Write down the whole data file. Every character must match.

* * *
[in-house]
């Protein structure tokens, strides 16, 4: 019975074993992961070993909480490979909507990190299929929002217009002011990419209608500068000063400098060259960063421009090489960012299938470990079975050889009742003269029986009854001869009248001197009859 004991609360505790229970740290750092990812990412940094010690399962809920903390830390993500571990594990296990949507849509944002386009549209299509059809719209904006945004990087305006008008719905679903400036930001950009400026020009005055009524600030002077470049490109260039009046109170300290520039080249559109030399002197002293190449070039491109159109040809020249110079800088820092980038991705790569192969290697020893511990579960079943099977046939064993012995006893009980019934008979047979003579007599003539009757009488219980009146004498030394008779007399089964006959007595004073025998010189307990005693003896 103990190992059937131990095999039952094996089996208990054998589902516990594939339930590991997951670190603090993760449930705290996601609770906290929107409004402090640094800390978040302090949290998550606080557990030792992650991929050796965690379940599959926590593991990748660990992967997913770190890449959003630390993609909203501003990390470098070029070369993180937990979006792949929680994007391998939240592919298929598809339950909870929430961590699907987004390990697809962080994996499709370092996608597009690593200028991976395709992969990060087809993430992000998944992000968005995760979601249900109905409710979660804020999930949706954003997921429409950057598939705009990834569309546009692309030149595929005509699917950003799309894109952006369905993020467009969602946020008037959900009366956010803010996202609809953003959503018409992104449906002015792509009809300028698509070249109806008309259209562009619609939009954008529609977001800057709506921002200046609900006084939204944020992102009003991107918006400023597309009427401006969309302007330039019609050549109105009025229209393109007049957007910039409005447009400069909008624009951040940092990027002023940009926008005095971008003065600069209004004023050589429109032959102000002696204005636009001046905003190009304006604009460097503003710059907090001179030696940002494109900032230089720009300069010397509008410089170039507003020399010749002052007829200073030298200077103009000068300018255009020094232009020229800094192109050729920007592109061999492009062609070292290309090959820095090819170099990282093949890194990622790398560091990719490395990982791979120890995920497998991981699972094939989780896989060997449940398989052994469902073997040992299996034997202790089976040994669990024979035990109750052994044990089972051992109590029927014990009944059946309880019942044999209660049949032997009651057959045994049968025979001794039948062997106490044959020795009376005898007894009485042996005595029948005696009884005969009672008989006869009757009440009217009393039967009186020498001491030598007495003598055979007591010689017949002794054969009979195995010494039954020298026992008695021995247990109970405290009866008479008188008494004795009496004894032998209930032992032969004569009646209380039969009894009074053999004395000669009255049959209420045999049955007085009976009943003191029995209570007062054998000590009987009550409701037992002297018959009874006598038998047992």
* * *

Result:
[in-house]
């Protein structure tokens, strides 16, 4: 019975074993992961070993909480490979909507990190299929929002217009002011990419209608500068000063400098060259960063421009090489960012299938470990079975050889009742003269029986009854001869009248001197009859 004991609360505790229970740290750092990812990412940094010690399962809920903390830390993500571990594990296990949507849509944002386009549209299509059809719209904006945004990087305006008008719905679903400036930001950009400026020009005055009524600030002077470049490109260039009046109170300290520039080249559109030399002197002293190449070039491109159109040809020249110079800088820092980038991705790569192969290697020893511990579960079943099977046939064993012995006893009980019934008979047979003579007599003539009757009488219980009146004498030394008779007399089964006959007595004073025998010189307990005693003896 103990190992059937131990095999039952094996089996208990054998589902516990594939339930590991997951670190603090993760449930705290996601609770906290929107409004402090640094800390978040302090949290998550606080557990030792992650991929050796965690379940599959926590593991990748660990992967997913770190890449959003630390993609909203501003990390470098070029070369993180937990979006792949929680994007391998939240592919298929598809339950909870929430961590699907987004390990697809962080994996499709370092996608597009690593200028991976395709992969990060087809993430992000998944992000968005995760979601249900109905409710979660804020999930949706954003997921429409950057598939705009990834569309546009692309030149595929005509699917950003799309894109952006369905993020467009969602946020008037959900009366956010803010996202609809953003959503018409992104449906002015792509009809300028698509070249109806008309259209562009619609939009954008529609977001800057709506921002200046609900006084939204944020992102009003991107918006400023597309009427401006969309302007330039019609050549109105009025229209393109007049957007910039409005447009400069909008624009951040940092990027002023940009926008005095971008003065600069209004004023050589429109032959102000002696204005636009001046905003190009304006604009460097503003710059907090001179030696940002494109900032230089720009300069010397509008410089170039507003020399010749002052007829200073030298200077103009000068300018255009020094232009020229800094192109050729920007592109061999492009062609070292290309090959820095090819170099990282093949890194990622790398560091990719490395990982791979120890995920497998991981699972094939989780896989060997449940398989052994469902073997040992299996034997202790089976040994669990024979035990109750052994044990089972051992109590029927014990009944059946309880019942044999209660049949032997009651057959045994049968025979001794039948062997106490044959020795009376005898007894009485042996005595029948005696009884005969009672008989006869009757009440009217009393039967009186020498001491030598007495003598055979007591010689017949002794054969009979195995010494039954020298026992008695021995247990109970405290009866008479008188008494004795009496004894032998209930032992032969004569009646209380039969009894009074053999004395000669009255049959209420045999049955007085009976009943003191029995209570007062054998000590009987009550409701037992002297018959009874006598038998047992």